|Abstract:||All things are ageing. – All things? Not everything! Although ageing is quite widespread, it is not a universal phenomenon. Ageing is actually an incredible plastic process which can be speeded up, slowed down, totally stopped or even reversed. Understanding what determines to age or not to age, the pace of ageing, and how modify its rate or even reverse it, would unlock the capacity to fight all the age-related reduction of functions and the negative changes which afflicts us as we get old.|
Ageing is one of the most ancient mysteries and the chief biomedical problem of the post-genomic era. It is the progressive decline in all physiological functions, resulting ultimately in the thermodynamic equilibrium, i.e. death. It is seen in numerous (although not all) species and its mechanism appears to be highly conserved as it was invented early in evolution.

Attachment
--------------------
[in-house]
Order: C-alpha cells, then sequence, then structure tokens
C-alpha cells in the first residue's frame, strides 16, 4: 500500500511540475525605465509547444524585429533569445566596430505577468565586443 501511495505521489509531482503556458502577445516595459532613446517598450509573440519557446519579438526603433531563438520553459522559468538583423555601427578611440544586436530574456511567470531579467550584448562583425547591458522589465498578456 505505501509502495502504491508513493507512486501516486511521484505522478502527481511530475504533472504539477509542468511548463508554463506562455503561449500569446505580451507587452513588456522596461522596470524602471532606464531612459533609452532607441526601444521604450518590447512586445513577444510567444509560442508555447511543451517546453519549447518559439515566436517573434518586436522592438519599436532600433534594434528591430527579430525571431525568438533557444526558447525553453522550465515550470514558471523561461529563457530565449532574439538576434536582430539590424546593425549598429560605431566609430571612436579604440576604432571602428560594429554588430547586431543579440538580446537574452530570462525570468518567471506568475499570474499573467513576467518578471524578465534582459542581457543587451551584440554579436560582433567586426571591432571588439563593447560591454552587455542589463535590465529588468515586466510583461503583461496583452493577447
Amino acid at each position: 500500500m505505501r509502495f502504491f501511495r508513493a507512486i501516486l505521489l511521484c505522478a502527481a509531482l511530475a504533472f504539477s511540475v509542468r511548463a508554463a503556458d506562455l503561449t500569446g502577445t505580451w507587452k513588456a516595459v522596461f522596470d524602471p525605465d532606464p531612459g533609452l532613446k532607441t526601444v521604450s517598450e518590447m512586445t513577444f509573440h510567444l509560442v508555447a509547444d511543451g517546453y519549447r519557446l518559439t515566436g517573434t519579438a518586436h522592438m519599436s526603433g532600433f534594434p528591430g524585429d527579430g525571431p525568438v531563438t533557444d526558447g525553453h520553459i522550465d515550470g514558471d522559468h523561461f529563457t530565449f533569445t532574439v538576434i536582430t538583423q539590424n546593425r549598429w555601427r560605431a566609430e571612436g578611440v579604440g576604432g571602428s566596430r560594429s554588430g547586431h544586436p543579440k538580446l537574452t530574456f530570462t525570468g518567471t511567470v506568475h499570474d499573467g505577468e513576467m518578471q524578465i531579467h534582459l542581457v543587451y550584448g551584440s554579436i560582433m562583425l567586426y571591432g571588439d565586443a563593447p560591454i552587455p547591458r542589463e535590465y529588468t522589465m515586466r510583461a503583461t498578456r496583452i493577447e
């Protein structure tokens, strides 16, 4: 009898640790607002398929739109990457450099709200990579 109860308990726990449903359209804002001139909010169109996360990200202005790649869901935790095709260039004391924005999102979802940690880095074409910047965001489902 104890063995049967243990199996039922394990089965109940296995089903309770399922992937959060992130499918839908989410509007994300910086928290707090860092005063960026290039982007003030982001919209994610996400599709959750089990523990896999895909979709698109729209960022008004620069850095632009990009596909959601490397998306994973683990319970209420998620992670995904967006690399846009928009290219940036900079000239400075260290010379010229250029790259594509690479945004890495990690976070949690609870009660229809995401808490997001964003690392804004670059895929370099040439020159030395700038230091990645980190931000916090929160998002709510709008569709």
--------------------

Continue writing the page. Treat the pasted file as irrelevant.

Why we age? Evolution works via replication (reproduction) under variations (mutations) and selection (environment). Natural selection for maintaining a functional body after reproduction is not great. In contrast, there is even multitude of forces for the elimination of parent individuals which are more experienced and compete for resources with their own progenies. Even a small fitness reduction of the older individuals increases their probability to die. Further, in competition with non-ageing species, ageing species would have a greater gene pool (higher variations) and out-compete the non-ageing species, because they can adapt better to changes in the environment. In such ageing speeds up evolution by increasing generational turnover in most environments where it is favourable. Whether ageing is mediated actively or passively is a philosophic question.
The exact molecular mechanism and the root cause of ageing is unknown.